Would it not be ironic that at the very time all we read about is strategic and highly rational philanthropy that is based on data and results that we would be surprised by a microtrend like crowdfunding? While a good friend of mine calls it “silly giving” when compared to the rigorous process he uses for his foundation, it may become too large to discount in a few years. The scale may not compare to the $715 billion in assets of private foundations in America or the $316 billion in private giving but let’s not discount the possibility of a genuine disruption and the power of a microtrend. Yes, there will be abuses by people who figure out how to manipulate our emotions while larger causes and organizations may be affected. But, maybe what a new generation wants is more rent parties.

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Showing 8 comments
  • Michael Howell
    Reply

    I think what has happened is that foundations that give to Christian cause are in decline due to liberal takeovers after the death of conservative founders. I also think there is great frustration in getting into foundations and so as a natural result people are looking for other options. If you are a young or underfunded ministry it is difficult to get much financial traction to help your cause. If people can’t get the attention and funding they need at the foundation level they will go to the masses. The same holds true for donors as well to a degree.

    • Fred
      Reply

      Good points, Michael. For most ministries and non-profits it is very difficult to get foundation support. I don’t know if that is a result of their being liberal or not. I think it is more likely to be the difficulty of getting access to the people who make the decisions or being an organization that fits the focus of the foundation. On the whole, getting support from a broad base of people is better – long term – than trying to get larger grants from foundations. Those grants tend to go away after a short time – for all sorts of reasons.

  • Sybil Walker
    Reply

    This excites me! Maybe this is the generation that will stop looking to Washington to solve local social problems. Maybe they will see needs such as Meals on Wheels and Public Broadcasting will be funded at the community level because people care. You go, Millennials!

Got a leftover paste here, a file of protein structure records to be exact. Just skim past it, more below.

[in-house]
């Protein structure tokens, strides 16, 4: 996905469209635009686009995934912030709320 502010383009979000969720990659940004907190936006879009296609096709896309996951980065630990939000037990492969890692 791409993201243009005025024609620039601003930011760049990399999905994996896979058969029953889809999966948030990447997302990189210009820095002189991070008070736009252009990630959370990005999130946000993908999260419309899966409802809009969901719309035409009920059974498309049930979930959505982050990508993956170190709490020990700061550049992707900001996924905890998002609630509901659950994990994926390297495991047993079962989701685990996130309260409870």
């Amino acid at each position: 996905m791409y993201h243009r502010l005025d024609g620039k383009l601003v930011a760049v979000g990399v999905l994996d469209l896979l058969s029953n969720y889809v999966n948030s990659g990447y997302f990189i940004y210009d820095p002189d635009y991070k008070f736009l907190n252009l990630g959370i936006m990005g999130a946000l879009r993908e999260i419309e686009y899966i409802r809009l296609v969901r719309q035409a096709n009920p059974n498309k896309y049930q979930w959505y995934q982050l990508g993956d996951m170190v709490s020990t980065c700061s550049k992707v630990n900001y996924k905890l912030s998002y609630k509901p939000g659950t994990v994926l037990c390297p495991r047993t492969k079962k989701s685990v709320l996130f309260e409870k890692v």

• W Allen Bell
    Reply

    Gateway Generosity?

    Wondering; How is crowdfunding capturing young workers’ discretionary giving versus ‘ye Olde way” company/civic appeals for a cut of your paycheck to United Way?

    For all the bristling a generation ago about United Way’s shortcomings, many people who own businesses today credit their civic giving and connections to the appeals of United Way. As we keep connecting with affinity groups differently, perhaps your insight is bigger than 1%?

    Personal stories from a friend via social media and streamlined administration ( click, give, receipt via email) is a beautifully simplified gateway to generosity.

  • chris wignall
    Reply

    Crowdfunding has certainly found a powerful niche. The intimacy and immediacy appeal to many people (especially Millennials I suppose). The drawback is the lack of accountability/transparency. I wonder if a few public failures of the model will undermine what it is doing. This is a time for charities to learn and respond. They should be able to do a better job of reaching people using similar ideals (Kiva for one example, charity:water for another). The danger is that established charities critique the crowdfunding trend instead of learning from it.

    • Fred
      Reply

      There have already a few failures with people exploiting others with fake appeals but that happens with every form of charity. I would not want to predict the final impact on non-profits but it’s always a good idea to learn from every innovation and challenge to your model. Things move quickly!